Redditors love AMAs when the person being interviewed drops a lot of interesting information.
Think juicy behind the scenes stories and detailed tips that are written specifically for the Redditor asking.
There is an entire subreddit for AMAs, but most subreddits allow for AMAs to happen as well.
I recommend hosting an AMA on your niche subreddit. This will qualify your traffic for you and increase the likelihood that you’ll get lots of engagement.
Just like you did with your content, make sure to give Redditors a humongous amount of value during your AMA.
Answer questions in detail and don’t hold anything back. Redditors can sense when someone is just doing an AMA for exposure, so you have to give back to the community.
This might seem obvious at this point, but Redditors are passionate.
Often, that takes the form of severe criticism. I’ve gotten my fair share.
On the other hand, if Reddit loves something, it goes crazy.
This works even with smaller subreddits. One entrepreneur hosted an AMA and got nearly 2,000 unique visitors to his site the same day.
That’s not bad at all for someone who’s not an influencer. And your numbers could be even higher than that.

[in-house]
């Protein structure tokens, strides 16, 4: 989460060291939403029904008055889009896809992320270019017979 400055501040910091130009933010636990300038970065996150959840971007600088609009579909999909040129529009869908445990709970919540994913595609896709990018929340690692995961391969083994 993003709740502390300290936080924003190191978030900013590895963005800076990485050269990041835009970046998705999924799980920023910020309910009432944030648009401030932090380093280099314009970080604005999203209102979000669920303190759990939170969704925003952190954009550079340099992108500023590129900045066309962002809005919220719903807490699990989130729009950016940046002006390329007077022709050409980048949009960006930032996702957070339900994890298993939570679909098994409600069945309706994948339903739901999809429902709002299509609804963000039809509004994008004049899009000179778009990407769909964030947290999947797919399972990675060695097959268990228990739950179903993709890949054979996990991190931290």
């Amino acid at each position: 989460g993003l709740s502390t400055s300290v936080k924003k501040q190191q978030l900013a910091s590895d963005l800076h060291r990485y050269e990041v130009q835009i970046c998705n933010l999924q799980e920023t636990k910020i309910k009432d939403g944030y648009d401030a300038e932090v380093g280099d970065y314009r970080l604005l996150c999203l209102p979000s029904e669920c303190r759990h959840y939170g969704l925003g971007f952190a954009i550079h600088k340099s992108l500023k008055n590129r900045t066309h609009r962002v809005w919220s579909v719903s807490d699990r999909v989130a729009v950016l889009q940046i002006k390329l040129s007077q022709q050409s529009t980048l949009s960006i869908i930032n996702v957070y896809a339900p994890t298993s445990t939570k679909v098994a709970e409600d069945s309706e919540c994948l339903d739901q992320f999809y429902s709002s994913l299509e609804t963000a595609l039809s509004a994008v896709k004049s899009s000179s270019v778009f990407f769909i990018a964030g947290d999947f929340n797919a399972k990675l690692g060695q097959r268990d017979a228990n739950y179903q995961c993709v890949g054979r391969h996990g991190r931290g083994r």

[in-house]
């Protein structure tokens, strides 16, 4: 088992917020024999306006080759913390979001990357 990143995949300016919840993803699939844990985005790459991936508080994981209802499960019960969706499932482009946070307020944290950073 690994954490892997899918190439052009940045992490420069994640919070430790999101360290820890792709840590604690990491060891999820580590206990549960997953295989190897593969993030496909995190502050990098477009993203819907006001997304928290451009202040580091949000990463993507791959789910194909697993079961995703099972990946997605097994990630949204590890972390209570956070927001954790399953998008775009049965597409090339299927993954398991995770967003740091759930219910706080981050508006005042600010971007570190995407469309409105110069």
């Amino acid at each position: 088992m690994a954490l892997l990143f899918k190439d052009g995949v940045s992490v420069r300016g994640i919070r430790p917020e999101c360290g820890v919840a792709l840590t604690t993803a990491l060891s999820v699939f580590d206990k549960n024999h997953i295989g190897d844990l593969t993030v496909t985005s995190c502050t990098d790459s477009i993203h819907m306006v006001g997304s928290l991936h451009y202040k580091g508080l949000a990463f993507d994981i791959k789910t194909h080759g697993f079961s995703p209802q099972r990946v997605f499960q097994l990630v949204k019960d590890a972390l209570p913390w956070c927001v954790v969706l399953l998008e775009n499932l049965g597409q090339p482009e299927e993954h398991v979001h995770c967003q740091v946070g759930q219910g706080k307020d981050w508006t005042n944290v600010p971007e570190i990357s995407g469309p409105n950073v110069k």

That’s why Reddit is so useful for building your tribe. If someone from Reddit likes your content, they will probably love your content.
Like I said, Redditors are passionate, so they’ll be passionate about your brand too.
Most marketers don’t put in the effort of mastering Reddit. They fail almost immediately and dismiss it.
And sure, Reddit isn’t the place for shoving anything down anyone’s throat, but it’s still a valuable source of new blood for your site.
The way to succeed on Reddit is the way to succeed with content marketing in general: Provide tons of value. If you do that, you won’t go wrong.
Are you a Reddit user? Let me know in the comments if you’re planning on using these strategies to generate traffic.